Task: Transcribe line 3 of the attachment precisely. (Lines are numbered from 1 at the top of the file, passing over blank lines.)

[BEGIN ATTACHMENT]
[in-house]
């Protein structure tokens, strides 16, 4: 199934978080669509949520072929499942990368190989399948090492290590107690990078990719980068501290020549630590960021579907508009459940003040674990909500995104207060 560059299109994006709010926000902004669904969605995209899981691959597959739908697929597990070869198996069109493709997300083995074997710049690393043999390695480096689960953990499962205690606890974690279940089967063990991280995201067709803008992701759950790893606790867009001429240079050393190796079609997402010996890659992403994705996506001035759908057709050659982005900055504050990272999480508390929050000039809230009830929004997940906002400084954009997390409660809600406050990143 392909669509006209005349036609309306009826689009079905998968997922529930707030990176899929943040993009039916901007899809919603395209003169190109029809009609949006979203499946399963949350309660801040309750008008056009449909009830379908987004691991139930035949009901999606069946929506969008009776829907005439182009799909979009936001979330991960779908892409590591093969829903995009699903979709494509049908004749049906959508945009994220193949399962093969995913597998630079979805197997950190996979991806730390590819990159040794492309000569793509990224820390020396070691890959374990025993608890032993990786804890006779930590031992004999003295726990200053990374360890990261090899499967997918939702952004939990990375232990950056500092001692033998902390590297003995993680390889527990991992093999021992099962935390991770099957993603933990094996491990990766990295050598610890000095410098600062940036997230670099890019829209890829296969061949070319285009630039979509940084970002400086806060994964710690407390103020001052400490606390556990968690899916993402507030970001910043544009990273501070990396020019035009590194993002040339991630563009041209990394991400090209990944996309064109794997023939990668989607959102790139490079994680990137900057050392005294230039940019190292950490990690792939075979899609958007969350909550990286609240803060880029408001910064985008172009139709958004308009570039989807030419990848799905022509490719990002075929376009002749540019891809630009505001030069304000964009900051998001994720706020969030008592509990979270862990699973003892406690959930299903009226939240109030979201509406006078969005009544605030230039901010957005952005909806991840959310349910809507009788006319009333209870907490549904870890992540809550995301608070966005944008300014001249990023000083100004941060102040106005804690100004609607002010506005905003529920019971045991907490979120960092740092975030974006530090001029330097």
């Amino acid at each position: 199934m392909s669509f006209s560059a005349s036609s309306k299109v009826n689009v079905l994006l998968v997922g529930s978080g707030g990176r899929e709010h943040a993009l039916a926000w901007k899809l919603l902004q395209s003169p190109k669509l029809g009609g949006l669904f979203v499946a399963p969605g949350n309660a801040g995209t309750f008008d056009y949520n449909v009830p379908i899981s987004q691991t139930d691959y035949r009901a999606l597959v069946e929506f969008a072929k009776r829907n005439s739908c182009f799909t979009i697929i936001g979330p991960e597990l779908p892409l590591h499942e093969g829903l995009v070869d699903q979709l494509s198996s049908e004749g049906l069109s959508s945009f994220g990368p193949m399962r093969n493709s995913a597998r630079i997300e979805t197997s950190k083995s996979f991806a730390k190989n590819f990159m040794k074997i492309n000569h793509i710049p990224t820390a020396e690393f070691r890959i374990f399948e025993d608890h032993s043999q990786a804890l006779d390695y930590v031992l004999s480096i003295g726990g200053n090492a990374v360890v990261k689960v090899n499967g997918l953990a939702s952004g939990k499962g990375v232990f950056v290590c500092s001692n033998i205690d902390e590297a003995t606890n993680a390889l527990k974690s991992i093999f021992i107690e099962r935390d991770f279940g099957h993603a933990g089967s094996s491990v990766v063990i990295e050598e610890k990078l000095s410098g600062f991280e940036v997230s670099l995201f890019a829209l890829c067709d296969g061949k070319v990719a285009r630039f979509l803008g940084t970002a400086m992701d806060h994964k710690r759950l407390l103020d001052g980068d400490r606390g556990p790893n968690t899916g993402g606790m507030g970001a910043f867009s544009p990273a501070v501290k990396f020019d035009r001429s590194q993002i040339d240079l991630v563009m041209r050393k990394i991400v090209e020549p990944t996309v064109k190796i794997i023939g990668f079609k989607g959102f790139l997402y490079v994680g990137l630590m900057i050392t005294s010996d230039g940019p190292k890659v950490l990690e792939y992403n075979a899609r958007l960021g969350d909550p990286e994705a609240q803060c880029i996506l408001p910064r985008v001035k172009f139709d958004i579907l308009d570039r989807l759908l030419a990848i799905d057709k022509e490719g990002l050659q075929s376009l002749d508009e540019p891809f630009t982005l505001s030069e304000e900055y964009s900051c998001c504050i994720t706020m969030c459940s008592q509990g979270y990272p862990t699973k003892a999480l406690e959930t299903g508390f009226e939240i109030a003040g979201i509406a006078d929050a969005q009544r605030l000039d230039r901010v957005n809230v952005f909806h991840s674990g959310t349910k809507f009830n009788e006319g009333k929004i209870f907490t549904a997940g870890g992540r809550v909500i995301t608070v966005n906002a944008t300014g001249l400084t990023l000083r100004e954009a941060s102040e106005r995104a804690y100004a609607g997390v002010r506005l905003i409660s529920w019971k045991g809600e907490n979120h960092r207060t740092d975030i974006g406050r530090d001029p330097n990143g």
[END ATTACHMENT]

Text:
């Amino acid at each position: 199934m392909s669509f006209s560059a005349s036609s309306k299109v009826n689009v079905l994006l998968v997922g529930s978080g707030g990176r899929e709010h943040a993009l039916a926000w901007k899809l919603l902004q395209s003169p190109k669509l029809g009609g949006l669904f979203v499946a399963p969605g949350n309660a801040g995209t309750f008008d056009y949520n449909v009830p379908i899981s987004q691991t139930d691959y035949r009901a999606l597959v069946e929506f969008a072929k009776r829907n005439s739908c182009f799909t979009i697929i936001g979330p991960e597990l779908p892409l590591h499942e093969g829903l995009v070869d699903q979709l494509s198996s049908e004749g049906l069109s959508s945009f994220g990368p193949m399962r093969n493709s995913a597998r630079i997300e979805t197997s950190k083995s996979f991806a730390k190989n590819f990159m040794k074997i492309n000569h793509i710049p990224t820390a020396e690393f070691r890959i374990f399948e025993d608890h032993s043999q990786a804890l006779d390695y930590v031992l004999s480096i003295g726990g200053n090492a990374v360890v990261k689960v090899n499967g997918l953990a939702s952004g939990k499962g990375v232990f950056v290590c500092s001692n033998i205690d902390e590297a003995t606890n993680a390889l527990k974690s991992i093999f021992i107690e099962r935390d991770f279940g099957h993603a933990g089967s094996s491990v990766v063990i990295e050598e610890k990078l000095s410098g600062f991280e940036v997230s670099l995201f890019a829209l890829c067709d296969g061949k070319v990719a285009r630039f979509l803008g940084t970002a400086m992701d806060h994964k710690r759950l407390l103020d001052g980068d400490r606390g556990p790893n968690t899916g993402g606790m507030g970001a910043f867009s544009p990273a501070v501290k990396f020019d035009r001429s590194q993002i040339d240079l991630v563009m041209r050393k990394i991400v090209e020549p990944t996309v064109k190796i794997i023939g990668f079609k989607g959102f790139l997402y490079v994680g990137l630590m900057i050392t005294s010996d230039g940019p190292k890659v950490l990690e792939y992403n075979a899609r958007l960021g969350d909550p990286e994705a609240q803060c880029i996506l408001p910064r985008v001035k172009f139709d958004i579907l308009d570039r989807l759908l030419a990848i799905d057709k022509e490719g990002l050659q075929s376009l002749d508009e540019p891809f630009t982005l505001s030069e304000e900055y964009s900051c998001c504050i994720t706020m969030c459940s008592q509990g979270y990272p862990t699973k003892a999480l406690e959930t299903g508390f009226e939240i109030a003040g979201i509406a006078d929050a969005q009544r605030l000039d230039r901010v957005n809230v952005f909806h991840s674990g959310t349910k809507f009830n009788e006319g009333k929004i209870f907490t549904a997940g870890g992540r809550v909500i995301t608070v966005n906002a944008t300014g001249l400084t990023l000083r100004e954009a941060s102040e106005r995104a804690y100004a609607g997390v002010r506005l905003i409660s529920w019971k045991g809600e907490n979120h960092r207060t740092d975030i974006g406050r530090d001029p330097n990143g």